It’s amazing how the pressure can fall back onto a manager’s shoulders with a couple of poor performances against last year’s Champions and a team who have averaged over two goals per game in 2016. But Mark Hughes needs to respond to his critics after throwing away leading positions, not for the first time this season. The goals that his side conceded were poor to say the least and perhaps it could be argued that there is nothing that he can do about individual mistakes; but by leaving massive talents on the bench, not utilising them until the game was out of reach and clearly not being able to kill off opponents he has some thinking to do going into the last game of 2016. This game is against leaders Stamford Bridge in their own backyard and, although any positive result is unlikely against a side that have won their last twelve games, it’s a great opportunity to springboard morale back high once again. With the game just half a week away, you would expect Hughes to make changes to his side; but the question is does the manager trust all of the members of his squad with such a heavy run of fixtures coming up. If certain faces don’t make an appearance over the next couple of weeks, the looming January transfer window could be an interesting one.

So we conceded four again. It’s not quite six though, is it eh?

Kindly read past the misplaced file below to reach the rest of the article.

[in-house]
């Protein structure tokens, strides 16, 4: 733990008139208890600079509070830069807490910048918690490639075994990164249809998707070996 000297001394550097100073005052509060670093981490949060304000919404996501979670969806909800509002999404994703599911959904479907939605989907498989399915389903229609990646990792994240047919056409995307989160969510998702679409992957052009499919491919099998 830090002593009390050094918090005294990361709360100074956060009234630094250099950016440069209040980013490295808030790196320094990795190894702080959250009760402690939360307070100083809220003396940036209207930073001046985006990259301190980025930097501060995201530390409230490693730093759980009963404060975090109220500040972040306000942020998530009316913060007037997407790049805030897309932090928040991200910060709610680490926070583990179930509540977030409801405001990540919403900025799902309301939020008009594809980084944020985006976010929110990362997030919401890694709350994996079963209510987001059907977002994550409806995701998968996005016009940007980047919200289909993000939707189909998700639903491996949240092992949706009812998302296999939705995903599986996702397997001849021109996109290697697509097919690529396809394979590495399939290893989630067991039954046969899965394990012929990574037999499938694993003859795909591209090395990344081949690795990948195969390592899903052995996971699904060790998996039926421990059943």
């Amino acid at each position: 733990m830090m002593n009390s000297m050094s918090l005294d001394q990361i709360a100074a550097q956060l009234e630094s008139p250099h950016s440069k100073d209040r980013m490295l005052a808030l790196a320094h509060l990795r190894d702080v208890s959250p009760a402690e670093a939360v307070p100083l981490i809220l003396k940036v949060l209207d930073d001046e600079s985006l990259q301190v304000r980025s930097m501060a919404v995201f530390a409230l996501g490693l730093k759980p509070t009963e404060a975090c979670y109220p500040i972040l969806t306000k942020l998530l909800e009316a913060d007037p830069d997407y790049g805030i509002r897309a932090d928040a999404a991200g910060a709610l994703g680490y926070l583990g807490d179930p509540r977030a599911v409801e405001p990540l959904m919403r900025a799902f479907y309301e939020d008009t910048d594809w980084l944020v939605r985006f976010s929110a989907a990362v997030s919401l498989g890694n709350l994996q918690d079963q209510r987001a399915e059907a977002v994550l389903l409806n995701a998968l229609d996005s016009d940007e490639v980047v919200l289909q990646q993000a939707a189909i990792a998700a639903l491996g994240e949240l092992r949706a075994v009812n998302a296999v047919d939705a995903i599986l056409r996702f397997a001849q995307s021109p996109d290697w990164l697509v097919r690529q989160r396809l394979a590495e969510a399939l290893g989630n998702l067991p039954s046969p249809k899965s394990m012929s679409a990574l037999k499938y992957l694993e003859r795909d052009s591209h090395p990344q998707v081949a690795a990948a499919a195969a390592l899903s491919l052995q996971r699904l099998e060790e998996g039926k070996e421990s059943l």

Lee Grant: 5 – made a couple of decent saves but conceded too many.

Glen Johnson: 4 – by far his worst game for Stoke.

Ryan Shawcross: 5 – clearly at fault for the last goal.

Bruno Martins Indi: 5 – a couple of good blocks but allowed too much space.

Mame Diouf: 5 – rash in the tackle and non existent going forward.

Glenn Whelan: 5 – was pulled for Sobhi with nearly half an hour to go.

Giannelli Imbula: 5 – decent possession but did score the OG.

Erik Pieters: 5 – excellent cross for the goal but often missing at LB.

Joe Allen: 6 – good possession (great nutmeg) and workrate, but should have scored.

Peter Crouch: 5 – some fancy flicks but didn’t offer much, really.

Jon Walters: 7 – great goal, excellent pressurising, caused a lot of trouble.

Ramadan Sobhi (25 mins) – would be harsh to rate once game had gone.

Ibrahim Afellay (15 mins) – wonderful to see his return after a long injury.

Wilfried Bony (5 mins) – not enough time for impact.


Written by Ben Rowley